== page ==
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The Bulls are also expected to lure highly regarded center Nikola Mirotic from Europe and amnesty veteran forward Carlos Boozer, who is due to make $16.8 million next year.
Dumping Boozer will give Chicago a chance to be a major player in the free-agent market, with Noah and Rose already starting a lobby for management to sign Carmelo Anthony.
Rookie challenge » Philadelphia’s Michael Carter-Williams remains the likely Rookie of the Year, despite the 76ers’ gruesome record and a dip in his play recently. Asked about the 6-foot-6, 185-pound Carter-Williams recently, coach Brett Brown said, “He’s better than I thought. The challenge ahead will be to get him NBA tough. Eighty-two games. Battle-tested. He’s used to playing 40 games [in college] and now he’s navigating through a pick-and-roll league. He’s going through 40 or 50 pick-and-rolls a game. Can he deal with that? Can he learn how to navigate through it? That’s his challenge and my challenge. ... But I see way more good than bad. He’s surprised us all.”
The big leagues » Congratulations to Lone Peak High School product Justin Hamilton. After averaging 19.3 points and 9.2 rebounds for Sioux Falls in the D-League, the 7-foot center signed a 10-day contract with Charlotte this week. Hamilton helped Lone Peak win the 5A state championship in 2008. He attended Iowa State and LSU. Hamilton was drafted by Philadelphia in 2012 and traded to Miami. He played overseas last year but was waived by the Heat in training camp. Still, coach Erik Spoelstra spoke highly of Hamilton when Miami came to Utah in January: “He’s a skilled player. He’s big. He’s physical. He’s smart. Those things tend to play well in the right system.”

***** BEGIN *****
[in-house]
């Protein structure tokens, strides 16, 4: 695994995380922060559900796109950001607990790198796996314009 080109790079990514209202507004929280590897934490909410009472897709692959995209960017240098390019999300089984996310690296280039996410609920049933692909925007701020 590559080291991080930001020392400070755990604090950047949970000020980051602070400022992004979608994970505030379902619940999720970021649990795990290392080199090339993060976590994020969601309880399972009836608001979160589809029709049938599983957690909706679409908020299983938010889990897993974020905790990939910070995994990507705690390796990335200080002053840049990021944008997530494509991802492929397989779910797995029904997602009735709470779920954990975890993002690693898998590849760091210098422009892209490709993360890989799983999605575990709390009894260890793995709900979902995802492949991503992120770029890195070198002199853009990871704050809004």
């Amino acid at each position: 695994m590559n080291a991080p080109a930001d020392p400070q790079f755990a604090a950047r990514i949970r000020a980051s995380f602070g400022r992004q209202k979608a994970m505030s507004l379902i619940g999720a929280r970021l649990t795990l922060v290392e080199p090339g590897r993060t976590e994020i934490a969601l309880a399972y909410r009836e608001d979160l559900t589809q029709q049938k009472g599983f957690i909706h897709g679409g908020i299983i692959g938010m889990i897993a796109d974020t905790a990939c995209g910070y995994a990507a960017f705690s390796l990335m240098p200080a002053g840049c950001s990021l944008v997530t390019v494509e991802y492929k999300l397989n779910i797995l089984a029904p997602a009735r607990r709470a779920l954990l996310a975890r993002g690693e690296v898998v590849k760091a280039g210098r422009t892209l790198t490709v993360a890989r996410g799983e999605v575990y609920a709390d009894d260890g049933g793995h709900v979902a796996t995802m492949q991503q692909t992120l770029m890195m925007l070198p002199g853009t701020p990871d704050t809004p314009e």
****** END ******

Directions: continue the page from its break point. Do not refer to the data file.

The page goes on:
Draft decisions » The Jazz own two picks in the first round of the upcoming NBA draft — their own and one acquired from Golden State. It’s far too soon to know who tops the wish-list of Dennis Lindsey, but Utah’s general manager admits to a Jerry Sloan-like philosophy when it comes to evaluating young players. “I think Jerry and I are the same as far as, if you get good kids who are raised the right way, those are always the players who get better,” he said. “... Look, we’ll make mistakes. We may get a player that doesn’t work out. But at the end of the day, what’s worked well here has a lot to do with character — mixing in, of course, the appropriate level of NBA talent.”
That probably won’t happen. Anthony would have to take a pay cut to leave the Knicks and he has always been a money-talks guy. But the Bulls are one of the few franchises with enough appeal to sign somebody like him.
The bottom line?
Chicago might not be chasing Miami and Indiana for Eastern Conference supremacy much longer.
Those teams are win-now.
The Bulls are better positioned for the immediate future — especially if Rose returns — and Fredette has a chance to ride along.
The basketball is in his court.
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